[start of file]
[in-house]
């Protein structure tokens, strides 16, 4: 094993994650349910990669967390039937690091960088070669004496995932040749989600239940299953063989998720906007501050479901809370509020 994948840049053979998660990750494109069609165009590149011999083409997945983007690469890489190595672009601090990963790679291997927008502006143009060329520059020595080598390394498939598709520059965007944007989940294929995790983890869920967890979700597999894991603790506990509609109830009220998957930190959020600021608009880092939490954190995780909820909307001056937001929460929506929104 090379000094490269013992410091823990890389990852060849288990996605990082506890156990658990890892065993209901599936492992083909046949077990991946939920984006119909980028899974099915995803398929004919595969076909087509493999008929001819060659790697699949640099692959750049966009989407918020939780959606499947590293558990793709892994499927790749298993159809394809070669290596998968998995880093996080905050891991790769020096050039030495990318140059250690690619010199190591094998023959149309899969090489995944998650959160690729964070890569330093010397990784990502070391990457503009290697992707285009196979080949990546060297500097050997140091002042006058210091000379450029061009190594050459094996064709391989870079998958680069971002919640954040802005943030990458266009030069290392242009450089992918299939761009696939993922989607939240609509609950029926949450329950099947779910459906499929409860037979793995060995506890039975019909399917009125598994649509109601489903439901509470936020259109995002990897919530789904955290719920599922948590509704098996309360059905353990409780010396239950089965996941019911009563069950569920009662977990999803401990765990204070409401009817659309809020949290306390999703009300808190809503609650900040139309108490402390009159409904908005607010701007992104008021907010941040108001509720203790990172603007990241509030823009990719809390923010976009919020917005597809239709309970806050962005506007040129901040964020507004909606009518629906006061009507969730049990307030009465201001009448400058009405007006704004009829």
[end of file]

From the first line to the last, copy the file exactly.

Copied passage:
[in-house]
């Protein structure tokens, strides 16, 4: 094993994650349910990669967390039937690091960088070669004496995932040749989600239940299953063989998720906007501050479901809370509020 994948840049053979998660990750494109069609165009590149011999083409997945983007690469890489190595672009601090990963790679291997927008502006143009060329520059020595080598390394498939598709520059965007944007989940294929995790983890869920967890979700597999894991603790506990509609109830009220998957930190959020600021608009880092939490954190995780909820909307001056937001929460929506929104 090379000094490269013992410091823990890389990852060849288990996605990082506890156990658990890892065993209901599936492992083909046949077990991946939920984006119909980028899974099915995803398929004919595969076909087509493999008929001819060659790697699949640099692959750049966009989407918020939780959606499947590293558990793709892994499927790749298993159809394809070669290596998968998995880093996080905050891991790769020096050039030495990318140059250690690619010199190591094998023959149309899969090489995944998650959160690729964070890569330093010397990784990502070391990457503009290697992707285009196979080949990546060297500097050997140091002042006058210091000379450029061009190594050459094996064709391989870079998958680069971002919640954040802005943030990458266009030069290392242009450089992918299939761009696939993922989607939240609509609950029926949450329950099947779910459906499929409860037979793995060995506890039975019909399917009125598994649509109601489903439901509470936020259109995002990897919530789904955290719920599922948590509704098996309360059905353990409780010396239950089965996941019911009563069950569920009662977990999803401990765990204070409401009817659309809020949290306390999703009300808190809503609650900040139309108490402390009159409904908005607010701007992104008021907010941040108001509720203790990172603007990241509030823009990719809390923010976009919020917005597809239709309970806050962005506007040129901040964020507004909606009518629906006061009507969730049990307030009465201001009448400058009405007006704004009829």